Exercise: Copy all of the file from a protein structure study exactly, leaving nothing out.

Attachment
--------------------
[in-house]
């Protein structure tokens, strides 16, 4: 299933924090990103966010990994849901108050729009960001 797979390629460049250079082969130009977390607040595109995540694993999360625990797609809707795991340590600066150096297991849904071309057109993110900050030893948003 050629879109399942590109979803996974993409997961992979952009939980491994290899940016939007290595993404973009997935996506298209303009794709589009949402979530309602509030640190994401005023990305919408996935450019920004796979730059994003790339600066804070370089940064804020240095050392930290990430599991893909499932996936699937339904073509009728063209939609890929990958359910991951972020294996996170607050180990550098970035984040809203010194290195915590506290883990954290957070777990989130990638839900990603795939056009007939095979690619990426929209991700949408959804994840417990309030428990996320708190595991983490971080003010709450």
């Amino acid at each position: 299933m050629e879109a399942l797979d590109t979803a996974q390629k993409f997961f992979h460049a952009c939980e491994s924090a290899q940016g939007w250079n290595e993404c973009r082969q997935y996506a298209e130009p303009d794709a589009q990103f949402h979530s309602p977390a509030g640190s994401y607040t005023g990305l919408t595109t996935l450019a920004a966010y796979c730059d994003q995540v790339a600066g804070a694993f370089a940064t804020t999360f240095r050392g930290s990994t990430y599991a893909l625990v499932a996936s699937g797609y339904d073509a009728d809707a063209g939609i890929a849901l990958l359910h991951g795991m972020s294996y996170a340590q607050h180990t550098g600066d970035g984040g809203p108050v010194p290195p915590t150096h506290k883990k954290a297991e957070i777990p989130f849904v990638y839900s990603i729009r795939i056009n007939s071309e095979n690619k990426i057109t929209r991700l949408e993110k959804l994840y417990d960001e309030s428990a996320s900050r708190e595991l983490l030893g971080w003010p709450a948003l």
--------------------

[in-house]
């Protein structure tokens, strides 16, 4: 299933924090990103966010990994849901108050729009960001 797979390629460049250079082969130009977390607040595109995540694993999360625990797609809707795991340590600066150096297991849904071309057109993110900050030893948003 050629879109399942590109979803996974993409997961992979952009939980491994290899940016939007290595993404973009997935996506298209303009794709589009949402979530309602509030640190994401005023990305919408996935450019920004796979730059994003790339600066804070370089940064804020240095050392930290990430599991893909499932996936699937339904073509009728063209939609890929990958359910991951972020294996996170607050180990550098970035984040809203010194290195915590506290883990954290957070777990989130990638839900990603795939056009007939095979690619990426929209991700949408959804994840417990309030428990996320708190595991983490971080003010709450």
């Amino acid at each position: 299933m050629e879109a399942l797979d590109t979803a996974q390629k993409f997961f992979h460049a952009c939980e491994s924090a290899q940016g939007w250079n290595e993404c973009r082969q997935y996506a298209e130009p303009d794709a589009q990103f949402h979530s309602p977390a509030g640190s994401y607040t005023g990305l919408t595109t996935l450019a920004a966010y796979c730059d994003q995540v790339a600066g804070a694993f370089a940064t804020t999360f240095r050392g930290s990994t990430y599991a893909l625990v499932a996936s699937g797609y339904d073509a009728d809707a063209g939609i890929a849901l990958l359910h991951g795991m972020s294996y996170a340590q607050h180990t550098g600066d970035g984040g809203p108050v010194p290195p915590t150096h506290k883990k954290a297991e957070i777990p989130f849904v990638y839900s990603i729009r795939i056009n007939s071309e095979n690619k990426i057109t929209r991700l949408e993110k959804l994840y417990d960001e309030s428990a996320s900050r708190e595991l983490l030893g971080w003010p709450a948003l």